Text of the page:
|Serotonergic Effects a||0||Ø||Ø|
Rating: According to our knowledge, neither abarelix nor rilpivirine increase serotonergic activity.
|Kiesel & Durán b||0||Ø||Ø|
Rating: According to our knowledge, neither abarelix nor rilpivirine increase anticholinergic activity.
QT time prolongation
Rating: In combination, abarelix and rilpivirine can potentially trigger ventricular arrhythmias of the torsades de pointes type.
General adverse effects
|Side effects||∑ frequency||aba||ril|
|Elevated ALT||1.0 %||n.a.||+|
|Elevated AST||1.0 %||n.a.||+|
Hypersensitivity reaction: rilpivirine
Based on your answers and scientific information, we assess the individual risk of undesirable side effects. These recommendations are intended to advise professionals and are not a substitute for consultation with a doctor. In the restricted test version (alpha), the risk of all substances has not yet been conclusively assessed.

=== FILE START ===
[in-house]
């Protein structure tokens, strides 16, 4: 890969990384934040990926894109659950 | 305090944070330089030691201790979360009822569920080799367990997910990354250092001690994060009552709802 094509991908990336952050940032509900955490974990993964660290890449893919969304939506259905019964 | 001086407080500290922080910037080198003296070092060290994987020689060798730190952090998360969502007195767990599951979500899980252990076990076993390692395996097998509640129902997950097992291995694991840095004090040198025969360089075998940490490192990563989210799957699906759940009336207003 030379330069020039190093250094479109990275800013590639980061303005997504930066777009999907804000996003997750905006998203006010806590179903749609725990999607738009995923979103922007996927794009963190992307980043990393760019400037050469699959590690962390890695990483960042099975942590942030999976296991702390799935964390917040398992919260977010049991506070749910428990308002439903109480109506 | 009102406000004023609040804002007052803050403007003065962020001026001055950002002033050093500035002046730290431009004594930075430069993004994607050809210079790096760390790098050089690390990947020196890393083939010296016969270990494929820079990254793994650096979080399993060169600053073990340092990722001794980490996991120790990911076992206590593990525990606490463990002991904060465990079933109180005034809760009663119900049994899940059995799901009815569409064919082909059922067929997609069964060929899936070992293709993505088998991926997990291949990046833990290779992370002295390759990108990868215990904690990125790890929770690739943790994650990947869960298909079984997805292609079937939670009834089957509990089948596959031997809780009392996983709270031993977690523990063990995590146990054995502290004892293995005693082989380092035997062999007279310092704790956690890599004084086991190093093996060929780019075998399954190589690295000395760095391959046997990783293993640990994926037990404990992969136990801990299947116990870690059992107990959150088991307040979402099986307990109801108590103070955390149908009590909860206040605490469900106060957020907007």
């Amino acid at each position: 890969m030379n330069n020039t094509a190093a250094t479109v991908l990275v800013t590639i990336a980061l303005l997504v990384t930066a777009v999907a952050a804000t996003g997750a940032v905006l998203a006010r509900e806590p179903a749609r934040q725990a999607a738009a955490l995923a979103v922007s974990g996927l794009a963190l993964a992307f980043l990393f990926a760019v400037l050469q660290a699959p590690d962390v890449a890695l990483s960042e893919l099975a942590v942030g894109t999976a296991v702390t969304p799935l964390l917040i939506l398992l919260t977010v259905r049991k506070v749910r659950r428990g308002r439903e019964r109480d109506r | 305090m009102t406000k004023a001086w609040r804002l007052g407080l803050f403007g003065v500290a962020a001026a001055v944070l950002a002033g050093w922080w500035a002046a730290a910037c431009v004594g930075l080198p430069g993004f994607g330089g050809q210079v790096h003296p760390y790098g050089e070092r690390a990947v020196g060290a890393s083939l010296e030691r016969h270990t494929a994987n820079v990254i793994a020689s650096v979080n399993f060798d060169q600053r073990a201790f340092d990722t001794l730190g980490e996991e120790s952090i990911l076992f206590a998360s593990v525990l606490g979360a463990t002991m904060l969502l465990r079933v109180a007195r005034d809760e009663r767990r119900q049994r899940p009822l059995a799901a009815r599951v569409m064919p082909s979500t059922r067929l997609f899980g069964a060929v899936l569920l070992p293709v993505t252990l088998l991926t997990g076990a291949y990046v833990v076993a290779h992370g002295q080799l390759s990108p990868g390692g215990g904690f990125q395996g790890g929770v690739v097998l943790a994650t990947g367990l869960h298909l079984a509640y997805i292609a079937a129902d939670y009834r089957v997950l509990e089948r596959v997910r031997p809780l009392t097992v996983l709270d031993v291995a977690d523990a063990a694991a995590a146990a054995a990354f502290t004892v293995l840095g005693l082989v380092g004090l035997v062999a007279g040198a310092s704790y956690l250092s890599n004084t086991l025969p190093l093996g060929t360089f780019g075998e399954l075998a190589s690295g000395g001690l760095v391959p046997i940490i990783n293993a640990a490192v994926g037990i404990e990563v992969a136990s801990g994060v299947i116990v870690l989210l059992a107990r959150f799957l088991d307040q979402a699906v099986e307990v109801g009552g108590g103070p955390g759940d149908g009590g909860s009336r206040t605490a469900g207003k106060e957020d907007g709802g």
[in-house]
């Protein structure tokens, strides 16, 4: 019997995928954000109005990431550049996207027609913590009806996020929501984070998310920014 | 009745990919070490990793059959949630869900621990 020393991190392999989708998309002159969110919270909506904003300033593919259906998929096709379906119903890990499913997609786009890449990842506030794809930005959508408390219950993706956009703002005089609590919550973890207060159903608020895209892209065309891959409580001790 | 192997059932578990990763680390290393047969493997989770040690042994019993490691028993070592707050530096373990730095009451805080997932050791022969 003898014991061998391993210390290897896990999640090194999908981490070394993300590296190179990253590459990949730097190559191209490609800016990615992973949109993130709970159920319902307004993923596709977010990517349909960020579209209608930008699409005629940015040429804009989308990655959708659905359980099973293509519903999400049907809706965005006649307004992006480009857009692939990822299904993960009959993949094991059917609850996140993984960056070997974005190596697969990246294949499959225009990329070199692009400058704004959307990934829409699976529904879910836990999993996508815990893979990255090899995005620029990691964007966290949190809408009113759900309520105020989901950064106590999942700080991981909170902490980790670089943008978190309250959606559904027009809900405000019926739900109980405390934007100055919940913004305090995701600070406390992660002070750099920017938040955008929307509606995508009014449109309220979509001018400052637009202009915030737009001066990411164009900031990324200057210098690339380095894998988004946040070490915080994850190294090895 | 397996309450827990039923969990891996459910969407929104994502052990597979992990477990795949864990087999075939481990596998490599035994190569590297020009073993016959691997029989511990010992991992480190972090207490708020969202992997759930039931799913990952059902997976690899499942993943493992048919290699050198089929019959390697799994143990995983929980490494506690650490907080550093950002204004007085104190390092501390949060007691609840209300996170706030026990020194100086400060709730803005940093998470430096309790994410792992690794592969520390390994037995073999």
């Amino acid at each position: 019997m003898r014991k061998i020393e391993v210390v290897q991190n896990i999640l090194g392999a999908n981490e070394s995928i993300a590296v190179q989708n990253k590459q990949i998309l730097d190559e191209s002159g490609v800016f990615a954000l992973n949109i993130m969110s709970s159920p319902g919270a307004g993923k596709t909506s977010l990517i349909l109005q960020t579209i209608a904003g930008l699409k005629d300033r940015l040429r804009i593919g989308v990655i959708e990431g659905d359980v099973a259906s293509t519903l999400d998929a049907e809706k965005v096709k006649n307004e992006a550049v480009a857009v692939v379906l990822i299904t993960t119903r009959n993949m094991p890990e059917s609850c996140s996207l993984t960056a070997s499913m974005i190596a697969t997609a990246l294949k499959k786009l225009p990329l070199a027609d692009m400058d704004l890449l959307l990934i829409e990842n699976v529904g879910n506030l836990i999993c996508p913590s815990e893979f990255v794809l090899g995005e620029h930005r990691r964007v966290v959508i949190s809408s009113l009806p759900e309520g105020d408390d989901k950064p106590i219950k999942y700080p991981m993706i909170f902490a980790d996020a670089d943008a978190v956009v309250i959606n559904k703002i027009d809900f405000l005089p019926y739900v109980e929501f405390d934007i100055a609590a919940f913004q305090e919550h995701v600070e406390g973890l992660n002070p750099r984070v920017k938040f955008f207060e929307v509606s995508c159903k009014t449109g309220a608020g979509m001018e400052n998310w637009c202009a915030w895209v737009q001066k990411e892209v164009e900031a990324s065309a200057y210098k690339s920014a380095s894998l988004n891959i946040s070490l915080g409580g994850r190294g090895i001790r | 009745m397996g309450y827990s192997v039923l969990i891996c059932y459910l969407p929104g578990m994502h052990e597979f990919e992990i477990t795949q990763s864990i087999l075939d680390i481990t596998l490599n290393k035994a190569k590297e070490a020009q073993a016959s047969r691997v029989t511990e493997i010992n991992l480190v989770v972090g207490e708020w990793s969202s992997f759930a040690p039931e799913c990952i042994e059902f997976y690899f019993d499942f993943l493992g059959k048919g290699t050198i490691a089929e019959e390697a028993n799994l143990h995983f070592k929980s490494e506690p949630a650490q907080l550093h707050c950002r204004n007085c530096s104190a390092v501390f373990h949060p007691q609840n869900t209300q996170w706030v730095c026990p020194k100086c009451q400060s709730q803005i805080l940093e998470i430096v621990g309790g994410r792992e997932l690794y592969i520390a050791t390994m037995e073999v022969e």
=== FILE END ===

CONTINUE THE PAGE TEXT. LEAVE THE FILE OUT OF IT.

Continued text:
Abstract: Rilpivirine is a potent nonnucleoside reverse transcriptase inhibitor (NNRTI) with high efficacy in the treatment of HIV infection in treatment-naïve patients. This drug is active against both wild-type HIV-1 and a wide variety of first-generation NNRTI. Rilpivirine has a highly favorable pharmacokinetics profile, but, because its absorption depends on gastric pH, it should be administered with food to ensure correct absorption. Rilpivirine is metabolized by cytochrome P450 (CYP) 3A and consequently potential interactions should be considered when it is administered with P450 (CYP) 3A inducers or inhibitors. Although higher doses can behave as enzyme inducers, at a dose of 25mg/day, rilpivirine is unlikely to alter the concentrations of other drugs metabolized through this pathway. Because of its prolonged half-life, rilpivirine can be administered orally once daily.